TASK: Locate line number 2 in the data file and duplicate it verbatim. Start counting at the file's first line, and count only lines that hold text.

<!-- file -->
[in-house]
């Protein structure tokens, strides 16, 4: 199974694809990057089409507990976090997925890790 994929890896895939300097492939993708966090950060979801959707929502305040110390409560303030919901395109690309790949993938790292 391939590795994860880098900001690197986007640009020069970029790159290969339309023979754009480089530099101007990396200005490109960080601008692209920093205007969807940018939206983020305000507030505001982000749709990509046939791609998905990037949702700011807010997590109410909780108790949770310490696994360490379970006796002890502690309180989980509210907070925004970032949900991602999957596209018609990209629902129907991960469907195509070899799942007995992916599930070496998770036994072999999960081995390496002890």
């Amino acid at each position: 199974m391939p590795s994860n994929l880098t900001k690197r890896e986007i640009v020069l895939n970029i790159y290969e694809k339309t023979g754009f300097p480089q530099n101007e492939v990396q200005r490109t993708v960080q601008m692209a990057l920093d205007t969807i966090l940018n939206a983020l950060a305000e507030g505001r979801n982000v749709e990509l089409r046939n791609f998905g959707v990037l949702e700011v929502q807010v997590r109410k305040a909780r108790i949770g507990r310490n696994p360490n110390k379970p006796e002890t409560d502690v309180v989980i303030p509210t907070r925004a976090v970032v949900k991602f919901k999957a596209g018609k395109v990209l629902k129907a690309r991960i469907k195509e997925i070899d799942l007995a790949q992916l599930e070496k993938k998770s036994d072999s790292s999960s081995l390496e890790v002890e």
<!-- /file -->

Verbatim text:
């Protein structure tokens, strides 16, 4: 199974694809990057089409507990976090997925890790 994929890896895939300097492939993708966090950060979801959707929502305040110390409560303030919901395109690309790949993938790292 391939590795994860880098900001690197986007640009020069970029790159290969339309023979754009480089530099101007990396200005490109960080601008692209920093205007969807940018939206983020305000507030505001982000749709990509046939791609998905990037949702700011807010997590109410909780108790949770310490696994360490379970006796002890502690309180989980509210907070925004970032949900991602999957596209018609990209629902129907991960469907195509070899799942007995992916599930070496998770036994072999999960081995390496002890």